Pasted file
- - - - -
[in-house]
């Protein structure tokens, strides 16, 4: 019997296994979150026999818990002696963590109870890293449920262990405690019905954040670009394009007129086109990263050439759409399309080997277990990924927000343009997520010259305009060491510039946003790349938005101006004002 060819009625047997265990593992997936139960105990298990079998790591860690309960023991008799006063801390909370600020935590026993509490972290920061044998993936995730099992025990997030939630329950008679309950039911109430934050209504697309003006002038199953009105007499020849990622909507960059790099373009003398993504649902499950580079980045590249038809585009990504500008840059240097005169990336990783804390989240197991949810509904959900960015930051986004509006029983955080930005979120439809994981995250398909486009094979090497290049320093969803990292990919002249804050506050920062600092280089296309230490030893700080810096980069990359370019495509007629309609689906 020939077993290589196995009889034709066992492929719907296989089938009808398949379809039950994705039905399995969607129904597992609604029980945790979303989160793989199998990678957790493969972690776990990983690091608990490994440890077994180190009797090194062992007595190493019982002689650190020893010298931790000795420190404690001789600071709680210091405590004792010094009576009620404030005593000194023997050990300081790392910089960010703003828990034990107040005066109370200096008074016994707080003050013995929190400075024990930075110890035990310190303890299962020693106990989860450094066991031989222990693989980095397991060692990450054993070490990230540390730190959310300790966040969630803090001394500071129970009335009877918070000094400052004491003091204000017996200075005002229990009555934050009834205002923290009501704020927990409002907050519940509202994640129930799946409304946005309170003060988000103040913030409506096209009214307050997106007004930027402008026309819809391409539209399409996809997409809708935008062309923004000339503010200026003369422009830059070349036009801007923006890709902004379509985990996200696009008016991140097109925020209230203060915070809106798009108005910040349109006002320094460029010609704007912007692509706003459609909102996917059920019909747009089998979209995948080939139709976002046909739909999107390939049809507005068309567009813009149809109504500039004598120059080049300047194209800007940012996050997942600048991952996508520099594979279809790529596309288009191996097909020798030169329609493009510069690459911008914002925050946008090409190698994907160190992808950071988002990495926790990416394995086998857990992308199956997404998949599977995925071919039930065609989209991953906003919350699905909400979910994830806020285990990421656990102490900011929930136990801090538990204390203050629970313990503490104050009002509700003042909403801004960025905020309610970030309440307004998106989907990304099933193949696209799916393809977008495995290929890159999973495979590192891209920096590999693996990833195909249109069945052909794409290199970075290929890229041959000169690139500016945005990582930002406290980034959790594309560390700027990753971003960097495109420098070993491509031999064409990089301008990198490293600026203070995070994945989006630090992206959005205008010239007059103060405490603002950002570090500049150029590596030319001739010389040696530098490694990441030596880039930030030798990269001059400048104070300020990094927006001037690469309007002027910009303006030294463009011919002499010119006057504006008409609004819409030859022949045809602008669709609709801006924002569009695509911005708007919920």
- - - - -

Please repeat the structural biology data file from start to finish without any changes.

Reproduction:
[in-house]
């Protein structure tokens, strides 16, 4: 019997296994979150026999818990002696963590109870890293449920262990405690019905954040670009394009007129086109990263050439759409399309080997277990990924927000343009997520010259305009060491510039946003790349938005101006004002 060819009625047997265990593992997936139960105990298990079998790591860690309960023991008799006063801390909370600020935590026993509490972290920061044998993936995730099992025990997030939630329950008679309950039911109430934050209504697309003006002038199953009105007499020849990622909507960059790099373009003398993504649902499950580079980045590249038809585009990504500008840059240097005169990336990783804390989240197991949810509904959900960015930051986004509006029983955080930005979120439809994981995250398909486009094979090497290049320093969803990292990919002249804050506050920062600092280089296309230490030893700080810096980069990359370019495509007629309609689906 020939077993290589196995009889034709066992492929719907296989089938009808398949379809039950994705039905399995969607129904597992609604029980945790979303989160793989199998990678957790493969972690776990990983690091608990490994440890077994180190009797090194062992007595190493019982002689650190020893010298931790000795420190404690001789600071709680210091405590004792010094009576009620404030005593000194023997050990300081790392910089960010703003828990034990107040005066109370200096008074016994707080003050013995929190400075024990930075110890035990310190303890299962020693106990989860450094066991031989222990693989980095397991060692990450054993070490990230540390730190959310300790966040969630803090001394500071129970009335009877918070000094400052004491003091204000017996200075005002229990009555934050009834205002923290009501704020927990409002907050519940509202994640129930799946409304946005309170003060988000103040913030409506096209009214307050997106007004930027402008026309819809391409539209399409996809997409809708935008062309923004000339503010200026003369422009830059070349036009801007923006890709902004379509985990996200696009008016991140097109925020209230203060915070809106798009108005910040349109006002320094460029010609704007912007692509706003459609909102996917059920019909747009089998979209995948080939139709976002046909739909999107390939049809507005068309567009813009149809109504500039004598120059080049300047194209800007940012996050997942600048991952996508520099594979279809790529596309288009191996097909020798030169329609493009510069690459911008914002925050946008090409190698994907160190992808950071988002990495926790990416394995086998857990992308199956997404998949599977995925071919039930065609989209991953906003919350699905909400979910994830806020285990990421656990102490900011929930136990801090538990204390203050629970313990503490104050009002509700003042909403801004960025905020309610970030309440307004998106989907990304099933193949696209799916393809977008495995290929890159999973495979590192891209920096590999693996990833195909249109069945052909794409290199970075290929890229041959000169690139500016945005990582930002406290980034959790594309560390700027990753971003960097495109420098070993491509031999064409990089301008990198490293600026203070995070994945989006630090992206959005205008010239007059103060405490603002950002570090500049150029590596030319001739010389040696530098490694990441030596880039930030030798990269001059400048104070300020990094927006001037690469309007002027910009303006030294463009011919002499010119006057504006008409609004819409030859022949045809602008669709609709801006924002569009695509911005708007919920």